Warren Buffett
Warren Buffet’s “Mr. Market” philosophy is a main topic of discussion in Britt Harris’ Titans course.

“If you experience a bubble directly, you learn from it. The problem is, you don’t learn to avoid a bubble by watching someone else experience it,” said Adkisson.

Experience plays a crucial part in avoiding poor economic conditions, but it must also be complemented with knowledge of history. One way Mays faculty focuses students’ attention on financial lessons from the past is through the Titans course, brainchild of Thomas Britton “Britt” Harris, chief investment officer for the Teacher Retirement System of Texas. The course aims to focus on short-term technical competence while providing an understanding of past economic conditions.

“The idea for the course was spawned partially by the observation of how many supposedly smart and experienced people (CEOs, etc.) totally missed the last bubble, and in fact contributed significantly to it. How could that be, as these were the smartest, most experienced, best-resourced and most successful men and women in the world?” Harris explained.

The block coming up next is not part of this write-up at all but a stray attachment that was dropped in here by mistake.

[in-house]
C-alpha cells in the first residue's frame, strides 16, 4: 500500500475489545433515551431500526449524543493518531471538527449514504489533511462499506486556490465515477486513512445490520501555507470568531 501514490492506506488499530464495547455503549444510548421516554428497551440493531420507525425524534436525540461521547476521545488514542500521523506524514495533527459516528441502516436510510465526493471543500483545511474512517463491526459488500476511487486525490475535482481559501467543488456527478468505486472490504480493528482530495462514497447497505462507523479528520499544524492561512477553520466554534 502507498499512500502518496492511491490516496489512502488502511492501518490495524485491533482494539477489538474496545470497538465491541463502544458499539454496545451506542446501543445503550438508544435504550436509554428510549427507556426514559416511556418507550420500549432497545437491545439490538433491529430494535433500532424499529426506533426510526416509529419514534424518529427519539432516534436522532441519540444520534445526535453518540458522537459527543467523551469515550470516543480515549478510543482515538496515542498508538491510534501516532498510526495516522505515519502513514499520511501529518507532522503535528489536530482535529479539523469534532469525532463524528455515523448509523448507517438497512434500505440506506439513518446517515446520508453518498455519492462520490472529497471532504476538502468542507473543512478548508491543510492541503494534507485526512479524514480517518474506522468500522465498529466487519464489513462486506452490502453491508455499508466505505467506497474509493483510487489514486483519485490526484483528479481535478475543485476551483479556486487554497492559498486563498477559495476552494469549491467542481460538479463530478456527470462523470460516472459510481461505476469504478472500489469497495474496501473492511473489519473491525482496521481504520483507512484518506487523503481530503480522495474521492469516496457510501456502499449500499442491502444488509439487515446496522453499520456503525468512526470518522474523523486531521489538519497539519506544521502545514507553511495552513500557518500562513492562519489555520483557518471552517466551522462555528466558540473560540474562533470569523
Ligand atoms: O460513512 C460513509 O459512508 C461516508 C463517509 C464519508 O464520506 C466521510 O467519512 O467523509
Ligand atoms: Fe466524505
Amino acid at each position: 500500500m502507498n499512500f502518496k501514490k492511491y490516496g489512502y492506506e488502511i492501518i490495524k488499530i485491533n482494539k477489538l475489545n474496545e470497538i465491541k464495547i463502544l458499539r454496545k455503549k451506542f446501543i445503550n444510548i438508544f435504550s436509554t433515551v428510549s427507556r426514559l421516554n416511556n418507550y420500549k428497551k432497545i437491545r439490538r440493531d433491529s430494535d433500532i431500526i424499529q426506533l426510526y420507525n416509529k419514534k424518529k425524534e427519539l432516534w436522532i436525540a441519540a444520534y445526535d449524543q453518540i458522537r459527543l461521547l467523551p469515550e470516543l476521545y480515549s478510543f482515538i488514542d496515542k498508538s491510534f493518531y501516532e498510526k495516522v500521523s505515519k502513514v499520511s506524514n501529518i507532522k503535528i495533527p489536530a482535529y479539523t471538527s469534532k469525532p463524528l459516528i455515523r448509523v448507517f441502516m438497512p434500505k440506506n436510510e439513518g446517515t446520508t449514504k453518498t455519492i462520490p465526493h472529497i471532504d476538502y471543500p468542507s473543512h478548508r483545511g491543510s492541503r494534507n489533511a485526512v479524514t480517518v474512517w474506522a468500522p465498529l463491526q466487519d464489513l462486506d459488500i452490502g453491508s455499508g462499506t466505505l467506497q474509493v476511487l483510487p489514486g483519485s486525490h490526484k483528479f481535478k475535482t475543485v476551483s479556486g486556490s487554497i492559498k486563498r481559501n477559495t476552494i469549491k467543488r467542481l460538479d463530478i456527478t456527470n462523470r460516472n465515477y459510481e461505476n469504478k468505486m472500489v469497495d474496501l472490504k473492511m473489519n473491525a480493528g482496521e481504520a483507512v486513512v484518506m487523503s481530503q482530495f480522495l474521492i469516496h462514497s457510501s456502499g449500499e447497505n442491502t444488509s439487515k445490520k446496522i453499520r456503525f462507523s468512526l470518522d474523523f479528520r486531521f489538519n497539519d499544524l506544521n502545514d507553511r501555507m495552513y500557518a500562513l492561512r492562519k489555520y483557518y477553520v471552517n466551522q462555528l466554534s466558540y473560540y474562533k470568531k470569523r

The Titans discuss Warren Buffet’s “Mr. Market” philosophy and behavioral finance, review every economic bubble in the past 200 years, and study hedge fund evolution to teach the necessity of choosing wisdom over technical knowledge. Harris gives students a “real” market experience by requiring them to compete against classmates while managing their own “paper” portfolios, reporting weekly on the state of their virtual investments. Through this, the students keep track of the current economic situation and become aware of the best ways to maintain successful investments regardless of the financial environment.

The final evaluation: don’t panic!